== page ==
After Fort Fisher and the Aquarium, we hopped on the ferry at Fort Fisher to Southport. Count that as a first, taking the Aliner on a ferry! I have some great pictures, but again my computer says there are no new photos on my phone. Ha, probably 100!! Maddening when you’re as tech inept as I am. 😦 Anyway, it was fun, Xena got out of the car and there was another yellow lab on the adventure too.
I was thinking I’d take the people ferry from Southport to Bald Head, but since I’m really into undeveloped islands and it’s soooo developed, decided not. It was a bit of a drive to the next destination anyway so we just drove on down the road, staying on beach roads when possible. When we got to Myrtle Beach, stayed on the bypass this time but they were having an air show, the road was closed and detoured to the beach road wouldn’t you know. LOTS of traffic, people parked and sitting on their car hoods or blankets everywhere including on the closed roads. I saw a few of the trickster flipping planes go over and was glad when I finally got to the other end of Myrtle Beach. I did however pass under a huge ferris wheel that goes over the road! Is that always there, or special occasion? Looked permanent. I really really never need to go to Myrtle Beach again! Or through it!
Didn’t make any stops til we got to the Santee Coastal Refuge, just north of the Frances Marion National Forest. This area is truly a wonderful section of the SC coast, huge section of totally undeveloped seashore and coastal forestland, wildlife/ nature/ marine refuges. Santee Coastal Refuge isn’t even on the map, if you google Santee, you’ll get a state park on Marion Lake (Santee River dammed for lake), but the Refuge is the place to go if you like undeveloped wilderness. The small campground, only 9 sites, tho I’m sure others could get in too, is wonderful. Large sites (that’s why others could get in between), with picnic tables and fire rings. It’s primitive camping, no hookups, not even water anywhere, so you have to bring your on in. Quiet, beautiful, peaceful. I was able to let Xena go free without leash. Don’t you know she loved that. I loved it too. She didn’t go anywhere, I knew the only trouble she’d get into would be to go visit others campers and beg, but the first night there were no others. The 2nd night there was a guy in a tent and sure nuff she went a visiting. He was very nice and loved on her a lot and luckily didn’t have any food out. Really great trails too, some through marshes and wetlands used as rice fields – lot’s and lots of birds, great bird watching, and lots of bird watchers too there for the day. And of course alligators!
After a very enjoyable couple of days at Santee, we went on down the coast. Checked out Isle of Palms. And Sullivan’s Island, the entry point of nearly half of the captive Africans shipped to North America, near Charleston. Sullivan’s Island is where tens of thousands of captives arrived from the West African shores between 1700 and 1775. It served as a quarantine station to protect the colonists from infectious diseases the captives (and others) might carry. Those who passed through this site account for a significant number of the African Americans now residing in the US. This painful history makes Sullivan’s Island a gateway through which many African Americans can trace their entry into America.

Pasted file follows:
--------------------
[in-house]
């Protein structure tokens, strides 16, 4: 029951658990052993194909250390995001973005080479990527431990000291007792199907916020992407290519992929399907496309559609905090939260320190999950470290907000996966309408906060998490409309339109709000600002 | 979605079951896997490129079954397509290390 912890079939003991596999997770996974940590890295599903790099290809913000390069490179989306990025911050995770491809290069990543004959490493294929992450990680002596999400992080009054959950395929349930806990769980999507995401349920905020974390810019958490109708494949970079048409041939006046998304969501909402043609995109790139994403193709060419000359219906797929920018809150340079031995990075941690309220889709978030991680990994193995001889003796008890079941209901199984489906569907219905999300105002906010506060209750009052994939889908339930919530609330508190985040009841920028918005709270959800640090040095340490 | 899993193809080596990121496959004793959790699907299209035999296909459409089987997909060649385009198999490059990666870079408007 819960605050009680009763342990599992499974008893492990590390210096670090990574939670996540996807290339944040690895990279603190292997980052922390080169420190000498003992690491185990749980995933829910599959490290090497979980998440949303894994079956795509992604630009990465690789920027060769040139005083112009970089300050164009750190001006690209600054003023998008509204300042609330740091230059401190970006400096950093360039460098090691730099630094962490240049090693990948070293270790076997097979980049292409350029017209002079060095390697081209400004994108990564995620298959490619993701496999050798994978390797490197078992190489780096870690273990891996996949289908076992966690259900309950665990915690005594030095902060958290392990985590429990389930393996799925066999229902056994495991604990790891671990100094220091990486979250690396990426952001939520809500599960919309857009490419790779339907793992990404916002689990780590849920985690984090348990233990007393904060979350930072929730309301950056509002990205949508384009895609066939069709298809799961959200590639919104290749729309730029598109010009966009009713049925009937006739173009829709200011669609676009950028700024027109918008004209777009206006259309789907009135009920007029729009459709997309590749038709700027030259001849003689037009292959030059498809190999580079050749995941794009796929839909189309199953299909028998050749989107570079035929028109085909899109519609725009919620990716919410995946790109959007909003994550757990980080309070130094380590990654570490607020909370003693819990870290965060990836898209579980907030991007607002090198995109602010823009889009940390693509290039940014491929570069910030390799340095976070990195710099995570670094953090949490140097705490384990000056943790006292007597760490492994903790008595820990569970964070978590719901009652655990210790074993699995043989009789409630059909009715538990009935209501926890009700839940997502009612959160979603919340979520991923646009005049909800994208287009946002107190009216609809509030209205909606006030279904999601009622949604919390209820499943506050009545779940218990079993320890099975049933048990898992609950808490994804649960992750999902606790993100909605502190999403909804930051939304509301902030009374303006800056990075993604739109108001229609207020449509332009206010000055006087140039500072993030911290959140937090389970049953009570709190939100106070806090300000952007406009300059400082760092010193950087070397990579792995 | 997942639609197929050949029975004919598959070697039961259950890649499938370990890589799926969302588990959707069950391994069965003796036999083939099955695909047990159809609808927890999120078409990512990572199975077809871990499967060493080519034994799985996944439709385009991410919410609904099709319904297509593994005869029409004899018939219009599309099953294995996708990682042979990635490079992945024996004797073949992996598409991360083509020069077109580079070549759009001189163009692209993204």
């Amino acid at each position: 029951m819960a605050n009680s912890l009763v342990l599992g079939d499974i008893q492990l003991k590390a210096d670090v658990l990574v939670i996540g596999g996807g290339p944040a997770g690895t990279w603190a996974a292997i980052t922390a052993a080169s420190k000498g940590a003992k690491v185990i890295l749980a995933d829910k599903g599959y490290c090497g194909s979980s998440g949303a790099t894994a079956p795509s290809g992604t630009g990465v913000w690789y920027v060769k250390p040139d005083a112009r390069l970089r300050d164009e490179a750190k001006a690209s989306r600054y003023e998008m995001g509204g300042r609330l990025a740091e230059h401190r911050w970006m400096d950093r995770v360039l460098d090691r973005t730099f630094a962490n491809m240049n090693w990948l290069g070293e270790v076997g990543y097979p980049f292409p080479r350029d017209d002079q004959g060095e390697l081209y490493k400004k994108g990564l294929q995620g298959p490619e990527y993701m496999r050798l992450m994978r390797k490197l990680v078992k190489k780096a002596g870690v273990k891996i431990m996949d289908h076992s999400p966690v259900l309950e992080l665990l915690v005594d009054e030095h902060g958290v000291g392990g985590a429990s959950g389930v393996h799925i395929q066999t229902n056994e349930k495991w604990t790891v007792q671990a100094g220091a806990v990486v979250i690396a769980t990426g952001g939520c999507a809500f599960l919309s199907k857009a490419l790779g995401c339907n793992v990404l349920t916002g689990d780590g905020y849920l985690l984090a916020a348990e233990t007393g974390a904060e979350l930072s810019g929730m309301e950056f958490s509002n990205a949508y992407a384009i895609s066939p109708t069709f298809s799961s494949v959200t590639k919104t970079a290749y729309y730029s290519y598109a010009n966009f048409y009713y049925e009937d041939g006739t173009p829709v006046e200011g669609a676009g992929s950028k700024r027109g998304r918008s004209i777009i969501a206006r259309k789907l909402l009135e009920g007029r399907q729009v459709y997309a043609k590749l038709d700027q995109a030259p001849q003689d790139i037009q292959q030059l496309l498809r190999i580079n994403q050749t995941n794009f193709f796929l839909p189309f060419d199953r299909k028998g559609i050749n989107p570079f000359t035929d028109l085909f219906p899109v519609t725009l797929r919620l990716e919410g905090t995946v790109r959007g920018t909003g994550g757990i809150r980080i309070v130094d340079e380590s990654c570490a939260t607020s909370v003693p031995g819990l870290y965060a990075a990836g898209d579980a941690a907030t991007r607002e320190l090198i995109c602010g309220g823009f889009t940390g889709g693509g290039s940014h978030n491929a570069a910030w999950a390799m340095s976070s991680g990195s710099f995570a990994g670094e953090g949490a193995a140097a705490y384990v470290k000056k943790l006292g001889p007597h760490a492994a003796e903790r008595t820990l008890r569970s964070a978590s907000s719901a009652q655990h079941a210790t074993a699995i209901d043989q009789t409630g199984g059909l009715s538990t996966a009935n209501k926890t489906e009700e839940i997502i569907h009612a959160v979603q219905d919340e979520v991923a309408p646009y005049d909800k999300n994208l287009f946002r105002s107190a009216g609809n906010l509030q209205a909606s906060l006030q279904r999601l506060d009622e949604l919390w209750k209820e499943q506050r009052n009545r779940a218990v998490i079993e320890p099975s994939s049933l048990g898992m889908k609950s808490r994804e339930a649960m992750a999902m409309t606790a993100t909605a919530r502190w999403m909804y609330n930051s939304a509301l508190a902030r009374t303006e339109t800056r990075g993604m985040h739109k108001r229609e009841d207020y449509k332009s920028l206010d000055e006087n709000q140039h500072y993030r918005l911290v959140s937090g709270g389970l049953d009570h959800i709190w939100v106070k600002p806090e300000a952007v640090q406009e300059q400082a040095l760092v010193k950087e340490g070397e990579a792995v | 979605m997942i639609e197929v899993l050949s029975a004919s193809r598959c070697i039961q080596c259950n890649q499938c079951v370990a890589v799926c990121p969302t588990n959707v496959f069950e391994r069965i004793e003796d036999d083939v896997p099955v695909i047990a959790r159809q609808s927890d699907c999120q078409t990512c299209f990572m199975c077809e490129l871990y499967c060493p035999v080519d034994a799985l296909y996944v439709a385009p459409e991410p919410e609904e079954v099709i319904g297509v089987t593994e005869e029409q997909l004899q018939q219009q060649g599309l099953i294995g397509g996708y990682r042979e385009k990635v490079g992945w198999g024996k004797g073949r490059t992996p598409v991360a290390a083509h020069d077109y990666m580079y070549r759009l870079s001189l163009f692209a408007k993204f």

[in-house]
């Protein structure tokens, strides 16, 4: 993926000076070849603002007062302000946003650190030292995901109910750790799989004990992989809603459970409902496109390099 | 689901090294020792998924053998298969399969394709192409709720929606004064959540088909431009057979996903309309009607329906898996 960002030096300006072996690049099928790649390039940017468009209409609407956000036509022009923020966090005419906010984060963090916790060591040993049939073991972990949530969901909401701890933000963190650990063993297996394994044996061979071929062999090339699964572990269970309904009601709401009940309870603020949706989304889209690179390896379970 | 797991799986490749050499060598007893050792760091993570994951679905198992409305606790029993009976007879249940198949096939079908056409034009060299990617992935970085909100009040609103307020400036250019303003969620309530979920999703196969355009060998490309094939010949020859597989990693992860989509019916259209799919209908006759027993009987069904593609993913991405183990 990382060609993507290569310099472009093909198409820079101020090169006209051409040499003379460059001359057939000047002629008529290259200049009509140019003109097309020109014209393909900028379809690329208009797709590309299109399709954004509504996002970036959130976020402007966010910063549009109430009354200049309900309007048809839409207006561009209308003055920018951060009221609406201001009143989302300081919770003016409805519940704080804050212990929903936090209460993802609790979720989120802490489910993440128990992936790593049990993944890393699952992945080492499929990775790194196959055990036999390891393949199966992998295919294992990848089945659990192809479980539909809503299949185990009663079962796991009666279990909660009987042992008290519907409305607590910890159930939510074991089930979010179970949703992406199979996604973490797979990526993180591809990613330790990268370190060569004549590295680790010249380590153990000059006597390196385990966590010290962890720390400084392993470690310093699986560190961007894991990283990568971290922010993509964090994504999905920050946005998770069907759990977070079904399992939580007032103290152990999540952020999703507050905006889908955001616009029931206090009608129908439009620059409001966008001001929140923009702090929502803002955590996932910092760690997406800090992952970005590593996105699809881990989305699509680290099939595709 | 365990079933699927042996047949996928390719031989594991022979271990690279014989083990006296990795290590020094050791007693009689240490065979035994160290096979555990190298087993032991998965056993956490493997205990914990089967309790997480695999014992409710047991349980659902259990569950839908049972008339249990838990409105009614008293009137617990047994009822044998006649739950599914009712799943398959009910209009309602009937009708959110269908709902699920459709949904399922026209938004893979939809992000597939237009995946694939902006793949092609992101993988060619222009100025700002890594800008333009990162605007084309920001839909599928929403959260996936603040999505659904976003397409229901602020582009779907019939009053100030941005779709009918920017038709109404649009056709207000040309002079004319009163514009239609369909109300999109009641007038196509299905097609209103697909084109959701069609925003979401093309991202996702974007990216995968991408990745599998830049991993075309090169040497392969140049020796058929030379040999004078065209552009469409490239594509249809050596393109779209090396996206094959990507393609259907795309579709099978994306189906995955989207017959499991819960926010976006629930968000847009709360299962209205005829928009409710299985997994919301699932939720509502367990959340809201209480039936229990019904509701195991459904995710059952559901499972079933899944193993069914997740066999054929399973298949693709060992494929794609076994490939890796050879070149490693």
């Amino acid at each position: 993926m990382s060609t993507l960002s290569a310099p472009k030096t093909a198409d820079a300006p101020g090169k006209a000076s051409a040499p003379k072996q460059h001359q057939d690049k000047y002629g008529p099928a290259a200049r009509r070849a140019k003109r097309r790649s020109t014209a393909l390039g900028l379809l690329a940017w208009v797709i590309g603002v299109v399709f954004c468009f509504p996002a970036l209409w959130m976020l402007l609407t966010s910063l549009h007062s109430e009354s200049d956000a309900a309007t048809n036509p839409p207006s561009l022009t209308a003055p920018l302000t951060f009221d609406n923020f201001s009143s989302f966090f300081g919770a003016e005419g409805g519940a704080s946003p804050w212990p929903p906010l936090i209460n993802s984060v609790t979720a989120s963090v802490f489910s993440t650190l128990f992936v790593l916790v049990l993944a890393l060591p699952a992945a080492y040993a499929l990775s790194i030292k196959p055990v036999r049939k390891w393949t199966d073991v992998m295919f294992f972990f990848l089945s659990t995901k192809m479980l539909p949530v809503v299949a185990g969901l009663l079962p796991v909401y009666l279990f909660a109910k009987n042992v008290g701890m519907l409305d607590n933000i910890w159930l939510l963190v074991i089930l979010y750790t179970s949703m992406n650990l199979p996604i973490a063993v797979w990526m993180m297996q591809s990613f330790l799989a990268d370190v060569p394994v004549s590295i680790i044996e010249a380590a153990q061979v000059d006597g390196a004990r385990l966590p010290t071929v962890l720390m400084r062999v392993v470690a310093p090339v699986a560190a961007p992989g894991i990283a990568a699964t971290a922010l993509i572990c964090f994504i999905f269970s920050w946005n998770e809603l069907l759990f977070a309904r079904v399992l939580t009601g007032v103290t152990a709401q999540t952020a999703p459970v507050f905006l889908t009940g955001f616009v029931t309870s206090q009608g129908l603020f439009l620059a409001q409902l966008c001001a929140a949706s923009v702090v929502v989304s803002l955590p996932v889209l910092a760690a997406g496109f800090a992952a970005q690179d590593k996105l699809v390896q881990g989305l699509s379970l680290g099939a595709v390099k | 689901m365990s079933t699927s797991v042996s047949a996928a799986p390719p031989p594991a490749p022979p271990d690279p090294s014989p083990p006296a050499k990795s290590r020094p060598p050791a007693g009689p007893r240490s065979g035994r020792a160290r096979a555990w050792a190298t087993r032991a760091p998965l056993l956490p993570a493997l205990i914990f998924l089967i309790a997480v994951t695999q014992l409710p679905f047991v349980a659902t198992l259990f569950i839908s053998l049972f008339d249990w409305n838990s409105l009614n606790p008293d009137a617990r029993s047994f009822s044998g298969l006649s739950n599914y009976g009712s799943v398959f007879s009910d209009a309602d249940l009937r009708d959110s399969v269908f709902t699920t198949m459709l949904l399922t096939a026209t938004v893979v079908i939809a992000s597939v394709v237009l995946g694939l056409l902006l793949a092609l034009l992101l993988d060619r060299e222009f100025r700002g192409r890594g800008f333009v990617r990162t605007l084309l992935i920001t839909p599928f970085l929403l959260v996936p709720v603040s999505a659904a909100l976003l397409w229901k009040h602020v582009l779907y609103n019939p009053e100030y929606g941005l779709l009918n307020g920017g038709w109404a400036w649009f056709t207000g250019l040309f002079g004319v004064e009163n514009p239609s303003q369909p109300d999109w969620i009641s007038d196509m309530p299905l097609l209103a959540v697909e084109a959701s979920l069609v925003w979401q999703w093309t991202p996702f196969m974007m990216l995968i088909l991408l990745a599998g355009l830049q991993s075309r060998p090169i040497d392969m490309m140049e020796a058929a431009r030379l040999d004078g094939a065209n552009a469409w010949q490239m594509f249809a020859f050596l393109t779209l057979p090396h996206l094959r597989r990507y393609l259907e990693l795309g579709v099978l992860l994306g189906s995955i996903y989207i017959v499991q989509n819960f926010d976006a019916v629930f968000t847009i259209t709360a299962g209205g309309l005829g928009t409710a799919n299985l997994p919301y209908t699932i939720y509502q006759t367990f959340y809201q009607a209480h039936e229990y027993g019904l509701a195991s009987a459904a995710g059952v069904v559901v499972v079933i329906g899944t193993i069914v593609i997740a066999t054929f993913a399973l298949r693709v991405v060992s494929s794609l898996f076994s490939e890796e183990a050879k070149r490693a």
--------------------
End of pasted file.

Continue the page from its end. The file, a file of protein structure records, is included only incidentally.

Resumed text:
African culture persists along the Atlantic Coast including North and South Carolina, Georgia and Florida. The mixing and African and European cultures gave rise to the Gullah/Geechee culture that still exists today, especially along the SC coast. They have retained more of their African traditions of language, food, religion, crafts and folklore than any other African American community. This culture was recognized by Congress by creating the Gullah/Geechee Cultural Heritage Corridor that extends from Wilmington, NC to Jacksonville, FL. There are excellent displays at the visitors center here.
But Sullivan’s Island has another history – Fort Moultrie. Yep another fort. They just line the whole east coast. As I’ve been visiting these forts, I’ve been thinking of present day military forts that also line the east coast. They usually interrupt our visits to the beach with low flying planes and helicopters, or “air shows”, and the sounds of practice bombing poor little “deserted” islands off the coast. “Deserted”, but full of wild life!. Just like America was “deserted” but full of Native peoples. And I think how in a few more hundred years folks will be visiting the ruins of these army bases and air force and marine bases and they’ll be thinking about the inhumane things we did at a later date.
Anyway, Fort Moultrie represents 2 centuries of seacoast defense, from the earliest European settlements to the end of World War II. Different sections of the fort and outlying areas, with typical weapons, represent a different historical period in the life of Fort Moultrie, actually 3 Fort Moultries. We know the stories by now, so I won’t rehash them. You can always google them. Don’t think I’ll be visiting too many more forts, I think the intrigue is wearing off, although the history and the buildings are still interesting.
We moved on through Charleston and a big loop to Hunting Island. It’s 10 oclock now, Xena’s already crashed and I’m on the way after having walked close to 6 miles on sand today, and more than 7 yesterday and 9 flights of stairs!! So with that little bit of suspense, I’ll catch that up later. And hope soon I can get the pictures.
Xena and Lynn